FORT WORTH, Texas — A Texas preacher and a member of his congregation have been found not guilty of ‘interfering with public duties’ for crossing a police barricade that was meant to separate them from attendees of a homosexual pride festival.
As previously reported, Joey Faust and other members of Kingdom Baptist Church in Venus, Texas, were physically blocked by police in October 2012 while attempting to share the gospel of Jesus Christ with attendees of the Fort Worth “Ride the Rainbow” pride parade.
Faust states that as he and others were preaching and distributing tracts to those in the parade, suddenly, the police formed a human blockade across the public walkway.
“The police lined up [across the street] and said, ‘You can go no further,” he told Christian News Network. “We were forbidden to cross the street and they wouldn’t tell us if we were being detained.”
Faust said that as he stood for some time watching others being allowed to pass by the human blockade, except for anyone that was present to witness to attendees, it became obvious that the police had an agenda.
“Christians who were in support of homosexuals were allowed to cross the street,” he stated. “A Christian walked by me right in front of the officers, and said, ‘I’m here with my family and some of them are homosexuals.’”
Faust then asked police why they were specifically restricting those that oppose homosexuality.
“I asked, ‘Why are they allowed to pass?’” he said. “They were just quiet.”
“At that point, I took a step and attempted to cross,” Faust outlined. “Once I stepped into the street, [the officer] put my hands behind my back.”
Faust and a second member of his congregation, Ramon Marroquin, were then charged with “interfering with public duties,” a class B misdemeanor. He was jailed for 20 hours and held on $1,500 bail.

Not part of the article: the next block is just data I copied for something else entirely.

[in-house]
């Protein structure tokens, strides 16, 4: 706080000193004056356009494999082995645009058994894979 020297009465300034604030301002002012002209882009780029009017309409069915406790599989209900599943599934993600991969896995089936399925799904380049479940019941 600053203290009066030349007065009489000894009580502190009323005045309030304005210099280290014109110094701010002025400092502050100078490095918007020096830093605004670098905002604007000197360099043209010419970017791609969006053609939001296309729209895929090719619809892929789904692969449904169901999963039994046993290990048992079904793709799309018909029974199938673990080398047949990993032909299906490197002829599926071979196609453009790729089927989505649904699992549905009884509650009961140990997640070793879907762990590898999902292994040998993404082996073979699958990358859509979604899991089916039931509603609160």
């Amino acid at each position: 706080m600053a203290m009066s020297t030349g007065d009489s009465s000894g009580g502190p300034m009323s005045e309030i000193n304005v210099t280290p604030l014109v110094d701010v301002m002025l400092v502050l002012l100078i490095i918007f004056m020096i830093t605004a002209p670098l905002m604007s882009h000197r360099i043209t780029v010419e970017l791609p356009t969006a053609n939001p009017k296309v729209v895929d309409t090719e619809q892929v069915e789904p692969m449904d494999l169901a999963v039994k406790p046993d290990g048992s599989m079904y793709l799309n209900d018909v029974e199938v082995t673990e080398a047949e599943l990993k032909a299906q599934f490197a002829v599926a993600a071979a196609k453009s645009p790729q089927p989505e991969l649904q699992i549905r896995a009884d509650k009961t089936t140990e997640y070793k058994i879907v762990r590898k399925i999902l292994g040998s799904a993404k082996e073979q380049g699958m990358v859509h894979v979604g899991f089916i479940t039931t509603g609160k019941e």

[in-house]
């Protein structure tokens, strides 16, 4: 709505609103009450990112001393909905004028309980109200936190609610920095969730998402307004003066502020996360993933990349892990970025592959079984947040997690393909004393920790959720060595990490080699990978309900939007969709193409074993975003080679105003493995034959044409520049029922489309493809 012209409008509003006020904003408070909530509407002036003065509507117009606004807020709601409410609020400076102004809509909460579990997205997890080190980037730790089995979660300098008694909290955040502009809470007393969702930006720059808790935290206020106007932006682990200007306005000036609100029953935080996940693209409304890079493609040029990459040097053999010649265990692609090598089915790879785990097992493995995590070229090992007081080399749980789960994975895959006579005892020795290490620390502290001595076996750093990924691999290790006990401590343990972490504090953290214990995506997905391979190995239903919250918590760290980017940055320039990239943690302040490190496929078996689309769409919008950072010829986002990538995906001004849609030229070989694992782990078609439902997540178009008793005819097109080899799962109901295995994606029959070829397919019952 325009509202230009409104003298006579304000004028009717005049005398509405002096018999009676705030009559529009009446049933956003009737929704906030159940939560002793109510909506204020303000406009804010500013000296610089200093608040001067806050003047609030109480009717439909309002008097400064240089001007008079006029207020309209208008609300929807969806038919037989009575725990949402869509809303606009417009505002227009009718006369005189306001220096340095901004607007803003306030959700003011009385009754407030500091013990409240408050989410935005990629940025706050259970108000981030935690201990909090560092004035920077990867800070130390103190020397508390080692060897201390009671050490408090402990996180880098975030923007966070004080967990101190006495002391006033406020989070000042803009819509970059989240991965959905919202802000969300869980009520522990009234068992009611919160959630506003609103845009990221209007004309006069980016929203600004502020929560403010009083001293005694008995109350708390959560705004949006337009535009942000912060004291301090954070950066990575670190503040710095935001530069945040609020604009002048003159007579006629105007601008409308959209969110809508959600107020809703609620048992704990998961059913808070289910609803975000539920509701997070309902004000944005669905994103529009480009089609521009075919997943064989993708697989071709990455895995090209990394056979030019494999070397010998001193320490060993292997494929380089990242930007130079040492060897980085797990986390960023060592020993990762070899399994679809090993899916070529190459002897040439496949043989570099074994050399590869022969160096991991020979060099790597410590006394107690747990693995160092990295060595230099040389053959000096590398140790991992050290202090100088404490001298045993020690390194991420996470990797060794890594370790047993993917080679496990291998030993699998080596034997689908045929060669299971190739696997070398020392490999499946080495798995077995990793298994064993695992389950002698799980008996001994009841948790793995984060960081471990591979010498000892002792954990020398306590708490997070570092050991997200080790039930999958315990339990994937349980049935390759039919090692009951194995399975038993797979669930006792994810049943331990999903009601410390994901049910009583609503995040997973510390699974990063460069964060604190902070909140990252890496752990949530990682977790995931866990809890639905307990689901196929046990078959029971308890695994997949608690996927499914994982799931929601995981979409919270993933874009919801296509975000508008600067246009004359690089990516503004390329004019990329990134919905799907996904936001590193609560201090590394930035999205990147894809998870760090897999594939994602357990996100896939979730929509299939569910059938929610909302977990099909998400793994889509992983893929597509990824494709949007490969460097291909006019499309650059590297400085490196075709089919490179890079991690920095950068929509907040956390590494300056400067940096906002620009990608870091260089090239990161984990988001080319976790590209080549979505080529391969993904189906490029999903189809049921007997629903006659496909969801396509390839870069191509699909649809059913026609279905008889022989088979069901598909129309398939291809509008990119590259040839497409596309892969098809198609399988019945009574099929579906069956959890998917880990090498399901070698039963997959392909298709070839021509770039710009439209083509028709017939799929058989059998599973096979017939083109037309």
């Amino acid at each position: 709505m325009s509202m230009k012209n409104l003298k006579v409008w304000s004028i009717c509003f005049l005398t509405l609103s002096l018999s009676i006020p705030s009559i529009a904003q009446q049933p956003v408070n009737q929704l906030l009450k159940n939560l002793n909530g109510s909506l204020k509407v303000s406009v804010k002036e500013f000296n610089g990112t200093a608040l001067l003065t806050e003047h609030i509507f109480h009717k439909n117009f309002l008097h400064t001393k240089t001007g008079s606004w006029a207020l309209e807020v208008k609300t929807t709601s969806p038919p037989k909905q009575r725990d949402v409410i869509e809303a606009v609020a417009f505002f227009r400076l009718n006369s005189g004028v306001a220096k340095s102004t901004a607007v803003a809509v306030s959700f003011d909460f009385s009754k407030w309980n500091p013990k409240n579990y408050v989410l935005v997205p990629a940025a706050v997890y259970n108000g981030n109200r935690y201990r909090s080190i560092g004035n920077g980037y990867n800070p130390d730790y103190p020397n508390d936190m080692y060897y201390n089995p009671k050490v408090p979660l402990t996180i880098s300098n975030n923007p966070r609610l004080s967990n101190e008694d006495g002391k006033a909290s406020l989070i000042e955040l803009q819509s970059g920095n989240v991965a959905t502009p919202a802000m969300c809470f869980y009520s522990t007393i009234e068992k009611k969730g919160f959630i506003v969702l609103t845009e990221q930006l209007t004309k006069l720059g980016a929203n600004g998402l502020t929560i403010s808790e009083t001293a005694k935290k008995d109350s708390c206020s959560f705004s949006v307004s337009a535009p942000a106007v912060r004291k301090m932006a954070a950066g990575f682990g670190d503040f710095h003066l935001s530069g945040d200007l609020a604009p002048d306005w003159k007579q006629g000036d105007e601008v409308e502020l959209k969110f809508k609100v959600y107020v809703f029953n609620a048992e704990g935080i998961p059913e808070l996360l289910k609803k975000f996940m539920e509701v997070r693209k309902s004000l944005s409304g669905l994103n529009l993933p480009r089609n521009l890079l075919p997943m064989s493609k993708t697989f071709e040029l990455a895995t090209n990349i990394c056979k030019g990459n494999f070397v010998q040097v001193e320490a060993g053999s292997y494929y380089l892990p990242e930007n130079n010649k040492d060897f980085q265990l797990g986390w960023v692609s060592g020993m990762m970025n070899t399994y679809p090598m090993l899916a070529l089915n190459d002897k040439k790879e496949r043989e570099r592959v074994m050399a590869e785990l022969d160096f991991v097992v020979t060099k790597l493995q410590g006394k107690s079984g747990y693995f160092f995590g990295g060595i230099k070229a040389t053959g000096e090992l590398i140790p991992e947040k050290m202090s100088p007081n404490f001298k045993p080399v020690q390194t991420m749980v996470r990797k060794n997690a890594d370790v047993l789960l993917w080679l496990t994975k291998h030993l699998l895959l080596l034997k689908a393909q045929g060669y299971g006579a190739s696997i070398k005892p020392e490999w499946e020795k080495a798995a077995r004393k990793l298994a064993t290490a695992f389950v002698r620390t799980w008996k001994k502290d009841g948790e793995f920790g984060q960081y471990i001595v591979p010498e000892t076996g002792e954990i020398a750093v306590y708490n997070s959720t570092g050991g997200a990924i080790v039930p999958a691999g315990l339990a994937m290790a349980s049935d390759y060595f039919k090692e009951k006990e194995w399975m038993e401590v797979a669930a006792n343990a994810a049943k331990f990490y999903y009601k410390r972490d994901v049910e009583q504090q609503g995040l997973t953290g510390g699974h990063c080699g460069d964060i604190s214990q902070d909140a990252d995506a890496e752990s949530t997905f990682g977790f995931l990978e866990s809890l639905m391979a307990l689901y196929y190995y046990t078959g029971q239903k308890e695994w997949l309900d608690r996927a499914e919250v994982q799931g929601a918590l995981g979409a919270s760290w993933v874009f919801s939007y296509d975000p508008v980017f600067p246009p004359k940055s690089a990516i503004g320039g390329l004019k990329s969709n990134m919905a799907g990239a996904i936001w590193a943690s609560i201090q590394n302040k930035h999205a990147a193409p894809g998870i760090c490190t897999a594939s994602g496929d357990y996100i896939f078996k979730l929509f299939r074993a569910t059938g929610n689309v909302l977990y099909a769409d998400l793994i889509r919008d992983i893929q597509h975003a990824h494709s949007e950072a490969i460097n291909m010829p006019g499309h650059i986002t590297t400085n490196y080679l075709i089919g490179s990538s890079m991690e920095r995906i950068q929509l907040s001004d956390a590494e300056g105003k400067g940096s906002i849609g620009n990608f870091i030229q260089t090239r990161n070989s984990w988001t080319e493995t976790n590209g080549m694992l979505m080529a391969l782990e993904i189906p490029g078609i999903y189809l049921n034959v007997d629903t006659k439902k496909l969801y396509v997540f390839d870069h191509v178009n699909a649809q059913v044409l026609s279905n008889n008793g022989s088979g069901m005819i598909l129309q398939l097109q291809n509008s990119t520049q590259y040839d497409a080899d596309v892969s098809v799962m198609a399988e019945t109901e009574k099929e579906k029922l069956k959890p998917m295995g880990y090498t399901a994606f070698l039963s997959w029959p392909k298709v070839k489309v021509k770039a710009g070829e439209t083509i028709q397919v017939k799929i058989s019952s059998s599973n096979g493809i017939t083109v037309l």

In May of last year, a judge found both Faust and Marroquin guilty of the charge and sentenced them to two days jail time and a $250 fine, plus court costs. Since the men had already spent time in jail following their arrest, the sentence was pronounced as time served.
Faust and Marroquin then appealed the sentence, and on Thursday, the Second District of Texas Court of Appeals reversed the lower court’s ruling, finding the men not guilty and concluding that their First Amendment rights had been violated.
“The skirmish line prohibited all members of the church from exercising their right of free speech merely because of their association with the church,” the court concluded. “This is far too broad a limitation.”
Attorneys for the Rutherford Institute, which represented Faust and Marroquin in court, said that they were pleased with the outcome of the case, but found it concerning that the men were blockaded in the first place.
“For police officers to take it upon themselves to prevent American citizens from exercising their First Amendment rights on public sidewalks simply because the officers don’t like their message or the brand of their particular religious beliefs moves us out of a constitutional republic and into a police state,” said John W. Whitehead, president of the Rutherford Institute and author of A Government of Wolves: The Emerging American Police State.
“Thankfully, the Texas Appeals Court recognized that the beauty of the First Amendment rests in its tolerance of all viewpoints, no matter how politically incorrect, unpalatable or inappropriate they might appear to others,” he said.